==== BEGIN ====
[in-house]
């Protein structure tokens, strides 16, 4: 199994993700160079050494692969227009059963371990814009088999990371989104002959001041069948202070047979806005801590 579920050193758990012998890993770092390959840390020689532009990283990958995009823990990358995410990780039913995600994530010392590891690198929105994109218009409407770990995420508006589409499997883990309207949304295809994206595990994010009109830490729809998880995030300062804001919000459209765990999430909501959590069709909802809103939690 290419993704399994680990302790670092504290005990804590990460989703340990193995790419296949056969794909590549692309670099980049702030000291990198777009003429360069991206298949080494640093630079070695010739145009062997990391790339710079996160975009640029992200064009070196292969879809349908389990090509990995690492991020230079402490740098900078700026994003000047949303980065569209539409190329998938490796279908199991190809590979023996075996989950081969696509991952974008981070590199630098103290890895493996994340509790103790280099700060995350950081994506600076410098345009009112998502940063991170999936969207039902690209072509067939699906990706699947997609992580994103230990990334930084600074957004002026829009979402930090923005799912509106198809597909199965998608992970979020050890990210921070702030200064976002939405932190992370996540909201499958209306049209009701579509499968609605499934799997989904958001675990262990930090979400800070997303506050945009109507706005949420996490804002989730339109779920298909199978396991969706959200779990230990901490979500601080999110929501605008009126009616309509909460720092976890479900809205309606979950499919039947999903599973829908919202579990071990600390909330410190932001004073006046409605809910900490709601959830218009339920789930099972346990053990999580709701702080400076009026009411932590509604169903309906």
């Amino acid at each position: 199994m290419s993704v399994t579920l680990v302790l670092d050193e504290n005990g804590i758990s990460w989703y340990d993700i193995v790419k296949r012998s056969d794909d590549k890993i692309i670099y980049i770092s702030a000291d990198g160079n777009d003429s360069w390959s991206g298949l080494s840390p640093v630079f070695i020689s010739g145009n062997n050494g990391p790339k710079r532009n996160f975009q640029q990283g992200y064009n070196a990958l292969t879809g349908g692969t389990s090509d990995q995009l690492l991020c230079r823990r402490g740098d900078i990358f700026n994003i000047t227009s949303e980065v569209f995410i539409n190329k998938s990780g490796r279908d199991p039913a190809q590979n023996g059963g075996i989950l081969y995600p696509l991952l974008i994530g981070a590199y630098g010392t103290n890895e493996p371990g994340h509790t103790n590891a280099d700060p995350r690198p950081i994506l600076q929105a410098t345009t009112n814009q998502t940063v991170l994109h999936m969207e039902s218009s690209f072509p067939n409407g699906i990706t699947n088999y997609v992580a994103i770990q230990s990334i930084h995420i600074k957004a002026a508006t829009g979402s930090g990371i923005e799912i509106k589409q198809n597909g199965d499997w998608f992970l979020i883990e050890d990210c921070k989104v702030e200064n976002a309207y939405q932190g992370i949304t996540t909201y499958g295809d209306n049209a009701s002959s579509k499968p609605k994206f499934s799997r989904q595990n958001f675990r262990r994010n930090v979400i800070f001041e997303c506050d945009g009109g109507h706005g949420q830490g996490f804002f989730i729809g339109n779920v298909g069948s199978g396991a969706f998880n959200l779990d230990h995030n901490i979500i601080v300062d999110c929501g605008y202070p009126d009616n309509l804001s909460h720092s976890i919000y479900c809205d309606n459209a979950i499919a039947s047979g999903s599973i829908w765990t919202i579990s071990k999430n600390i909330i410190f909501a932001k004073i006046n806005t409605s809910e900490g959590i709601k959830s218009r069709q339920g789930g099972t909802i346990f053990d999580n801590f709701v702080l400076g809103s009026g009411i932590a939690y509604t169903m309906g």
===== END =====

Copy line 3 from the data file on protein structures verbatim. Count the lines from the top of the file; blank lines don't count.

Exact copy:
């Amino acid at each position: 199994m290419s993704v399994t579920l680990v302790l670092d050193e504290n005990g804590i758990s990460w989703y340990d993700i193995v790419k296949r012998s056969d794909d590549k890993i692309i670099y980049i770092s702030a000291d990198g160079n777009d003429s360069w390959s991206g298949l080494s840390p640093v630079f070695i020689s010739g145009n062997n050494g990391p790339k710079r532009n996160f975009q640029q990283g992200y064009n070196a990958l292969t879809g349908g692969t389990s090509d990995q995009l690492l991020c230079r823990r402490g740098d900078i990358f700026n994003i000047t227009s949303e980065v569209f995410i539409n190329k998938s990780g490796r279908d199991p039913a190809q590979n023996g059963g075996i989950l081969y995600p696509l991952l974008i994530g981070a590199y630098g010392t103290n890895e493996p371990g994340h509790t103790n590891a280099d700060p995350r690198p950081i994506l600076q929105a410098t345009t009112n814009q998502t940063v991170l994109h999936m969207e039902s218009s690209f072509p067939n409407g699906i990706t699947n088999y997609v992580a994103i770990q230990s990334i930084h995420i600074k957004a002026a508006t829009g979402s930090g990371i923005e799912i509106k589409q198809n597909g199965d499997w998608f992970l979020i883990e050890d990210c921070k989104v702030e200064n976002a309207y939405q932190g992370i949304t996540t909201y499958g295809d209306n049209a009701s002959s579509k499968p609605k994206f499934s799997r989904q595990n958001f675990r262990r994010n930090v979400i800070f001041e997303c506050d945009g009109g109507h706005g949420q830490g996490f804002f989730i729809g339109n779920v298909g069948s199978g396991a969706f998880n959200l779990d230990h995030n901490i979500i601080v300062d999110c929501g605008y202070p009126d009616n309509l804001s909460h720092s976890i919000y479900c809205d309606n459209a979950i499919a039947s047979g999903s599973i829908w765990t919202i579990s071990k999430n600390i909330i410190f909501a932001k004073i006046n806005t409605s809910e900490g959590i709601k959830s218009r069709q339920g789930g099972t909802i346990f053990d999580n801590f709701v702080l400076g809103s009026g009411i932590a939690y509604t169903m309906g």